are alarming, especially taking into account that these people are
dealing with the livelihoods and businesses of predominantly
hard-working, honest individuals and their families across Europe.
What has also become apparent is that DG Fish is increasingly
overshadowed by the more powerful DG Environment. There is even
speculation that DG Fish could be swallowed by its bigger brother with
its very different and far from fisherman-friendly agenda.
Turning a supertanker
The sheer size of the bureaucracy and the entrenched attitudes mean
that altering the course of policy is akin to trying to turn a
supertanker. We have had cod, hake and sole in particular on the list
of threatened fish stocks for years. Cod in particular has been used as
the rationale for some dramatic cuts in fishing effort and fishing
fleet size, even though fishermen have been reporting for some years
that cod are increasingly abundant. This year, finally, there’s a cod
quota increase. Hake is up and sole looks to have increased as well.
All well and good, and we can argue endlessly over whether cutting
fishing effort has achieved this or if these are natural cycles that
would have occurred anyway. But the damage has been done; jobs have
gone, communities have been devastated and businesses have disappeared.
I can predict that within a year or three, the fleet that’s left will
not be able to catch its quotas on some species, but will still be
subject to ludicrous outdated restrictions on both quotas and
So what’s in it for Iceland?
Much of what you’ve gotten used to already is a TAC based system, in
which discards and incorrect reporting are an inevitable by-product.
On the other hand, ownership of fishing companies would become open to
anyone and there would undoubtedly be foreign investors with healthy
chequebooks doing the rounds. I say “would be,” but I know for a fact
that they’ve already been spying out the land. Who knows? Deals may
already have been struck. Sooner or later a proportion of Iceland’s
seafood industry would be in foreign hands.
Quota hopping, the use of different flags and brass-plate companies,
would become a reality. This is certainly not new to some Icelandic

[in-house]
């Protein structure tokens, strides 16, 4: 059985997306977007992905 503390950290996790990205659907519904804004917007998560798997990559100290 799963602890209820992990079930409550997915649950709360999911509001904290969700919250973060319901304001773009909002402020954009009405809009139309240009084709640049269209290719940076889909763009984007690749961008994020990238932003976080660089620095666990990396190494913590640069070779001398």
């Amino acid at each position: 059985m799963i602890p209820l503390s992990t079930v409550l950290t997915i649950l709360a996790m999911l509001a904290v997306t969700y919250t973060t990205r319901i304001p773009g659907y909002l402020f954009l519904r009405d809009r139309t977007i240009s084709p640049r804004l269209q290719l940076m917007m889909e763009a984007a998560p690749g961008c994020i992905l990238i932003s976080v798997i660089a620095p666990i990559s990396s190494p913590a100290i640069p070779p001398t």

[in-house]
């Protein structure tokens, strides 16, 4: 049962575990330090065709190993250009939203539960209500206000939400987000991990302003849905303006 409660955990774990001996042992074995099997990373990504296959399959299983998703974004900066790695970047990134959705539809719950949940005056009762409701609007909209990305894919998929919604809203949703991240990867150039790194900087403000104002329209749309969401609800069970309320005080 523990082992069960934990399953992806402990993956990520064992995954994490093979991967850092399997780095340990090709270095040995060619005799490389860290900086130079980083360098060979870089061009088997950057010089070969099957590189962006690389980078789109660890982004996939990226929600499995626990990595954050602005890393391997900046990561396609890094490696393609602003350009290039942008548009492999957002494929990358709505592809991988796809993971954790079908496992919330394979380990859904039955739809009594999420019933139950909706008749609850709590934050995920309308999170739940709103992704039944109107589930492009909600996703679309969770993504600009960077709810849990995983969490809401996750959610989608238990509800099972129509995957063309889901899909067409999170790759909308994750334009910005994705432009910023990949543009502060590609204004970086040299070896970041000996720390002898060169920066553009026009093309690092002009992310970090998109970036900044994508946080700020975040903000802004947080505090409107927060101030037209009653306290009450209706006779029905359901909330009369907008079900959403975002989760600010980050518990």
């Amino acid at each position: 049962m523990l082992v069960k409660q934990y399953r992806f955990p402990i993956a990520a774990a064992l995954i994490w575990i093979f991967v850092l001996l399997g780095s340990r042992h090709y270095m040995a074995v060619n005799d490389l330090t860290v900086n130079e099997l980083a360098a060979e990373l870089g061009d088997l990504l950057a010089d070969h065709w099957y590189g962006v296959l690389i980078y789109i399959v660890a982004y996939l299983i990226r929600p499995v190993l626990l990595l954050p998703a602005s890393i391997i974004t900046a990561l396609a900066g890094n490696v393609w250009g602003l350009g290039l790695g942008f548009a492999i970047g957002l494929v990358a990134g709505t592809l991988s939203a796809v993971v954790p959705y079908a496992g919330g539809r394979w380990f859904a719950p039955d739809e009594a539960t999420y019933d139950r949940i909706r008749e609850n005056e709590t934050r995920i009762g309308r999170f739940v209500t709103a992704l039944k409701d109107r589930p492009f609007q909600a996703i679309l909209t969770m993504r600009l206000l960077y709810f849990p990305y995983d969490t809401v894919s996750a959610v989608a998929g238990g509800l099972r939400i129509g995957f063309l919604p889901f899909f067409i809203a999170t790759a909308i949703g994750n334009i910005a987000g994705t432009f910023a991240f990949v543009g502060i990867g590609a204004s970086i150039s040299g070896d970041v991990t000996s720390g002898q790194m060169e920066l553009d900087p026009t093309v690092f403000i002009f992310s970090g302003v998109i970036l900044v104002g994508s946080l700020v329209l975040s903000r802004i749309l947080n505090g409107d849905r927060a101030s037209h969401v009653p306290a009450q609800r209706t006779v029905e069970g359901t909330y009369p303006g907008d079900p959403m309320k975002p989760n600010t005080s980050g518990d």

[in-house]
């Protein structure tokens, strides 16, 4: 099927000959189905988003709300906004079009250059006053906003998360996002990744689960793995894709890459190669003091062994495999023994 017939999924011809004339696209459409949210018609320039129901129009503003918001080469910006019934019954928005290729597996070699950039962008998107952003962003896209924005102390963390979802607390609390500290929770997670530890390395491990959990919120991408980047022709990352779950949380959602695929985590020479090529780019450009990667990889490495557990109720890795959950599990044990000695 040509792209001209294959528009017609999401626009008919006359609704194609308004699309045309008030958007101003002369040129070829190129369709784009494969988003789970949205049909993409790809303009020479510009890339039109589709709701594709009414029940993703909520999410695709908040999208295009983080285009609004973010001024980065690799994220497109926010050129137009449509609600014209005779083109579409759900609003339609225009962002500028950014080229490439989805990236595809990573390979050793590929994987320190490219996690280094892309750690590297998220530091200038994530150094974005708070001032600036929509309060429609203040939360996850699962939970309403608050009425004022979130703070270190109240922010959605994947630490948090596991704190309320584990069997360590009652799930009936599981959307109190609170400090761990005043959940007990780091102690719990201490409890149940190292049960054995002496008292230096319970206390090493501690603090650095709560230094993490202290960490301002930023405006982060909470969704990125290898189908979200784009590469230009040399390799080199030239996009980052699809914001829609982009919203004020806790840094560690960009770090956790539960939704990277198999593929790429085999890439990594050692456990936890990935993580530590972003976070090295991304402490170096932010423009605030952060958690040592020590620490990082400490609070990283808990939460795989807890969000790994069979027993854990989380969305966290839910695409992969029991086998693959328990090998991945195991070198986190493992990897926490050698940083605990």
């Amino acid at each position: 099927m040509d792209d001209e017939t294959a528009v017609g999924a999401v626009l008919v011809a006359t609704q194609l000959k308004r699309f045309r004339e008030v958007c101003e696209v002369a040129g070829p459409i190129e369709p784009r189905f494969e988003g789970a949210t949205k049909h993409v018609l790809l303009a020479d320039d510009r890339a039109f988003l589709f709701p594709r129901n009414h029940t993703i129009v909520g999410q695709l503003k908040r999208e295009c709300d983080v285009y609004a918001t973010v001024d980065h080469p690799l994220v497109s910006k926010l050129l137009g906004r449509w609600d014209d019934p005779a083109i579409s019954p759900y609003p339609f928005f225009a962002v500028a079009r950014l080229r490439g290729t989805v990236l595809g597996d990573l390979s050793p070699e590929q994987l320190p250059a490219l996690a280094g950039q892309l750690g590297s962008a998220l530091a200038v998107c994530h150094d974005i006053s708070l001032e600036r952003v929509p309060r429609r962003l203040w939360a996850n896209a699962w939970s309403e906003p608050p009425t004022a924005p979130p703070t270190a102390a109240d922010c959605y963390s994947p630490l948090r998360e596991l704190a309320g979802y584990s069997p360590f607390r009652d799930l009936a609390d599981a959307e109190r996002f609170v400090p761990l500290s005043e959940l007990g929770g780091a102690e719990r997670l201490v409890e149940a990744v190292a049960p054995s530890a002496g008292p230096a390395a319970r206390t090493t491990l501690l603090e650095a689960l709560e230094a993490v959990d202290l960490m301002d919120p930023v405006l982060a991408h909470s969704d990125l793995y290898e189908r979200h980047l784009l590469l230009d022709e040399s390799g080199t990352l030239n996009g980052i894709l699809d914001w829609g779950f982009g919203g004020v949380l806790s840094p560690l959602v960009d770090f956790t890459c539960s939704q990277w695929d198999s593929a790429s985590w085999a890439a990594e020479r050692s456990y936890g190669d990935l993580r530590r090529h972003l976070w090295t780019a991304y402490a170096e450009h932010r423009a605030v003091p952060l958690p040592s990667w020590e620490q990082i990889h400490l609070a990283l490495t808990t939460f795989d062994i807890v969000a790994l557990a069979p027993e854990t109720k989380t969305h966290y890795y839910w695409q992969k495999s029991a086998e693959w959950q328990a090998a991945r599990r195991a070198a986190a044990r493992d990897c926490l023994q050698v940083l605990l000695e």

operators who already run vessels under foreign flags, primarily to
obtain quotas or fishing rights in particular areas, but there would be
the prospect of Iceland being on the receiving end of this process
As an EU member, Iceland would no longer be in charge of its own
resources and would be overridden by Brussels. The Icelandic Ministry
of Fisheries and the Marine Research Institute could be in full
agreement that a 200,000 tonne cod quota is what’s justified, but if
Brussels says it should be half that amount, that’s what it would
be—and no arguments.
Some would argue that it’s too high a price to pay to have a country’s
primary industry under the ultimate control of what can be seen as a
faceless, distant bureaucracy that can also be seen as neither
sympathetic nor competent.
On the positive side, while the 2002 CFP review largely rubber-stamped
a further ten years of pain, another review is now in progress for
2012. We can’t expect miracles, but hopefully someone will see the
light and a little common sense can be used to bring the CFP into line
with reality—as it would be too much to hope that it could simply be
scrapped and control handed back to member states. But for Iceland, the
contents of that 2012 review should be a vital factor in the larger
Quentin Bates worked as a fisherman on a variety of Icelandic and
British fishing vessels before turning to journalism 15 years ago. He
currently writes mostly technical material for Fishing News